APR 05, 2022 11:00 AM PDT

How Eating Mushrooms Improves Gut Health

WRITTEN BY: Ryan Vingum

Mushrooms have a strange and fascinating history. They’ve always been viewed with significant skepticism, as many types of mushrooms toe the line between poisonous, nutritious, and psychedelic. They’ve been used for medicinal purposes, in religious ceremonies (particularly psychedelic ones), and for nutrition. According to some research, there are a little over 2,000 species of mushrooms that are even edible. 

Among the many health benefits of mushrooms include a richness of several vitamins and minerals. These include vitamin D (which helps support the absorption of calcium to promote bone growth), various antioxidants (which help reduce oxidative stress), and much more.

Many mushrooms also contain polysaccharides, which often serve as a prebiotic in the gut. Prebiotics are beneficial for bacteria in the gut. Certain types of mushrooms, for example, have shown to help promote the growth of certain gut bacteria strains.

That’s why a research team at the University of Massachusetts, Amherst, lead by associate professor Zhenhua Liu, has just received a U.S. Department of Agriculture (USDA) grant to study the health benefits of eating mushrooms.

Specifically, the goal is to study the ways in which mushrooms interact with the gut, focusing on the specific cellular processes in the gut impacted by mushrooms. Because of the benefits to the gut, researchers see their research on mushrooms as a way to counteract western-style diets.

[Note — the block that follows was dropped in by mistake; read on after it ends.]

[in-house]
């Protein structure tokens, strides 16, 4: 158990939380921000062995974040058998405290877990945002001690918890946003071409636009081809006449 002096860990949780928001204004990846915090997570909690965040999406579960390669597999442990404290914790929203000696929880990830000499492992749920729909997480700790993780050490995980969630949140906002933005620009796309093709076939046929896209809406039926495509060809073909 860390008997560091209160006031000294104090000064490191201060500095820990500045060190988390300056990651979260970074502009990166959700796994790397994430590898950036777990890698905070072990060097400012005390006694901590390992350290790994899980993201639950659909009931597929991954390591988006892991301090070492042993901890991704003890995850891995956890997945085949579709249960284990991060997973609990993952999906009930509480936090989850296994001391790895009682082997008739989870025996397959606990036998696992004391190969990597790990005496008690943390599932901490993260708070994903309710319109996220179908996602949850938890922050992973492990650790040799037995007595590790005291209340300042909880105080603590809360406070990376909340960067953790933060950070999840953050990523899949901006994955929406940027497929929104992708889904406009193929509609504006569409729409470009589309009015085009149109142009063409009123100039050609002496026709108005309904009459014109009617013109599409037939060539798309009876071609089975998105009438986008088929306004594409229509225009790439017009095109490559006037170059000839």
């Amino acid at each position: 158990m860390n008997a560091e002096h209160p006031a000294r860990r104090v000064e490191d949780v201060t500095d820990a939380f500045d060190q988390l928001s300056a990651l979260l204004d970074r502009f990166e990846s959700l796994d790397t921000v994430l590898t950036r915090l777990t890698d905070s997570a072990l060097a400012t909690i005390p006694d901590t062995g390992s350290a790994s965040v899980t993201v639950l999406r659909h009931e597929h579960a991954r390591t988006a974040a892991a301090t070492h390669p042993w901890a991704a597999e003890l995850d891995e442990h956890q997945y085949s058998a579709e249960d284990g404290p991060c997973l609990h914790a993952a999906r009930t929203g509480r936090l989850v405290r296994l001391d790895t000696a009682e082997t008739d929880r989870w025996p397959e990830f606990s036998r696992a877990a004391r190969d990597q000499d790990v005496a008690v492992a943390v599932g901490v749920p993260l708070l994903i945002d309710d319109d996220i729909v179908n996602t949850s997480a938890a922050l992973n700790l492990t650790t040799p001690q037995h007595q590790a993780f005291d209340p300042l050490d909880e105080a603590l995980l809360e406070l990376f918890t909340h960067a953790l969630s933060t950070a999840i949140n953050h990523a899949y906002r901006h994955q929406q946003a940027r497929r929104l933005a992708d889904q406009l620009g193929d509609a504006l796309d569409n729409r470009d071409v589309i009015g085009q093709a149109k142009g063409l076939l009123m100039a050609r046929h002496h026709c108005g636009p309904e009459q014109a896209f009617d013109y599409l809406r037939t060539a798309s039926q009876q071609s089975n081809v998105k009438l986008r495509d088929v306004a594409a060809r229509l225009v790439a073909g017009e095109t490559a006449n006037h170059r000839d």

While there is no specific guideline on what constitutes a “western” diet, it usually comprises foods that are high in unhealthy fats and added sugars (for example, processed foods). While there are a range of health risks associated with this dietary style (such as increased risk of heart disease), some research suggests that western-style diets affect certain cells in the gut and cause inflammation, leading to conditions like inflammatory bowel disease. 

By focusing on the gut, researchers hope to offer ways to ameliorate some of the negative effects of western-style diets. 

Sources: EurekaAlert!; European Journal of Nutrition; Cell Host & Microbe

About the Author
Master's (MA/MS/Other)
Science writer and editor, with a focus on simplifying complex information about health, medicine, technology, and clinical drug development for a general audience.
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